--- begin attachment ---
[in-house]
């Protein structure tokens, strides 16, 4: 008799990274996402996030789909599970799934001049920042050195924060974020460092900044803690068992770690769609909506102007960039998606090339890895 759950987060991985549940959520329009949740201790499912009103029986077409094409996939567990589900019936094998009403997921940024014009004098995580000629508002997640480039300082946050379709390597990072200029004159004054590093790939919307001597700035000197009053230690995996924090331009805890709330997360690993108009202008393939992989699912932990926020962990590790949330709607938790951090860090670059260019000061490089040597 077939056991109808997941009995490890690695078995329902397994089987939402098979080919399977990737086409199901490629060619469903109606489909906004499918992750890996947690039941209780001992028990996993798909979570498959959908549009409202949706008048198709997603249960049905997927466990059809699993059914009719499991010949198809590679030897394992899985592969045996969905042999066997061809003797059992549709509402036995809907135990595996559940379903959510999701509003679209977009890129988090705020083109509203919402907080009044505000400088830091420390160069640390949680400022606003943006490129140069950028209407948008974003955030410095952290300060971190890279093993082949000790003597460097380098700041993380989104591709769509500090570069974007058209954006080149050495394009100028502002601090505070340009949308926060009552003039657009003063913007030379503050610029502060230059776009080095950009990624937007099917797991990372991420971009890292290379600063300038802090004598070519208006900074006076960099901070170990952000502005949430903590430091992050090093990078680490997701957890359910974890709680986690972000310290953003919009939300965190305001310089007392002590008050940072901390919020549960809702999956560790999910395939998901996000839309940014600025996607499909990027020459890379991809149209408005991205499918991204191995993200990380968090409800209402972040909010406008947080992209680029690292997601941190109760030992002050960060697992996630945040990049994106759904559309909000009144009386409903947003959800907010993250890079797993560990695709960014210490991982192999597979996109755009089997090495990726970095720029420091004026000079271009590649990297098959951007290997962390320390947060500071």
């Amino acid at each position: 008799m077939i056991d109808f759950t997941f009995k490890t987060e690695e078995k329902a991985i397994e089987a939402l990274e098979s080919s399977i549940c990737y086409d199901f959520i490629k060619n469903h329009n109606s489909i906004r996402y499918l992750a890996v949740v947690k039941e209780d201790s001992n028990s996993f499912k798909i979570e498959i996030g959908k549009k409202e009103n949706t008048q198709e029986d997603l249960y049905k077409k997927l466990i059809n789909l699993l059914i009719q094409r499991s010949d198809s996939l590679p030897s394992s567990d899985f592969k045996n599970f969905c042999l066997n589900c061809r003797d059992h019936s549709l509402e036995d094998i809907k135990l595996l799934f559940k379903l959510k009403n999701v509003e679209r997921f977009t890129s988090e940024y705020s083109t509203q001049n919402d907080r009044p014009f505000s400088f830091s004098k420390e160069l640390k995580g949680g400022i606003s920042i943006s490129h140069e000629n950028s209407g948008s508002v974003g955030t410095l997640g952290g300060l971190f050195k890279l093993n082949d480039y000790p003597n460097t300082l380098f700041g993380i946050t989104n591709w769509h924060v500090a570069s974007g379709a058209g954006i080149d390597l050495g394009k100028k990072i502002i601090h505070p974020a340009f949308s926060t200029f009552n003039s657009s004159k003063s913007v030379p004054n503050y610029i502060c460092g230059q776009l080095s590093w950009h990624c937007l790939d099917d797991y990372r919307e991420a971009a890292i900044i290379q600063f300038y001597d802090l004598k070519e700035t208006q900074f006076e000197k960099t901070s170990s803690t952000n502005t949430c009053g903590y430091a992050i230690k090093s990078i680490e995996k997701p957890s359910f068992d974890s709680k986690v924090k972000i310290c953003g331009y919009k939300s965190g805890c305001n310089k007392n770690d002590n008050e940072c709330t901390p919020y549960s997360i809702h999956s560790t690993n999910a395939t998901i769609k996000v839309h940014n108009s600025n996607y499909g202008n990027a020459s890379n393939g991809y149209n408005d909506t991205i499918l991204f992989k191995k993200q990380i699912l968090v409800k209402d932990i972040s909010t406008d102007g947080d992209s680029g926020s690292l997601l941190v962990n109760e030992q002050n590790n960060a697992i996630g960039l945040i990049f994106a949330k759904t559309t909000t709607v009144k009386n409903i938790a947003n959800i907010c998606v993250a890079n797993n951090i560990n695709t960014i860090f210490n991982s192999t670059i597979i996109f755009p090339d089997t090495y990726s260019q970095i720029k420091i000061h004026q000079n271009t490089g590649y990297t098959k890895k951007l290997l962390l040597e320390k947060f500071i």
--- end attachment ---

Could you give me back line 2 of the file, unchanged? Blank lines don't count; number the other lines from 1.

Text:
């Protein structure tokens, strides 16, 4: 008799990274996402996030789909599970799934001049920042050195924060974020460092900044803690068992770690769609909506102007960039998606090339890895 759950987060991985549940959520329009949740201790499912009103029986077409094409996939567990589900019936094998009403997921940024014009004098995580000629508002997640480039300082946050379709390597990072200029004159004054590093790939919307001597700035000197009053230690995996924090331009805890709330997360690993108009202008393939992989699912932990926020962990590790949330709607938790951090860090670059260019000061490089040597 077939056991109808997941009995490890690695078995329902397994089987939402098979080919399977990737086409199901490629060619469903109606489909906004499918992750890996947690039941209780001992028990996993798909979570498959959908549009409202949706008048198709997603249960049905997927466990059809699993059914009719499991010949198809590679030897394992899985592969045996969905042999066997061809003797059992549709509402036995809907135990595996559940379903959510999701509003679209977009890129988090705020083109509203919402907080009044505000400088830091420390160069640390949680400022606003943006490129140069950028209407948008974003955030410095952290300060971190890279093993082949000790003597460097380098700041993380989104591709769509500090570069974007058209954006080149050495394009100028502002601090505070340009949308926060009552003039657009003063913007030379503050610029502060230059776009080095950009990624937007099917797991990372991420971009890292290379600063300038802090004598070519208006900074006076960099901070170990952000502005949430903590430091992050090093990078680490997701957890359910974890709680986690972000310290953003919009939300965190305001310089007392002590008050940072901390919020549960809702999956560790999910395939998901996000839309940014600025996607499909990027020459890379991809149209408005991205499918991204191995993200990380968090409800209402972040909010406008947080992209680029690292997601941190109760030992002050960060697992996630945040990049994106759904559309909000009144009386409903947003959800907010993250890079797993560990695709960014210490991982192999597979996109755009089997090495990726970095720029420091004026000079271009590649990297098959951007290997962390320390947060500071």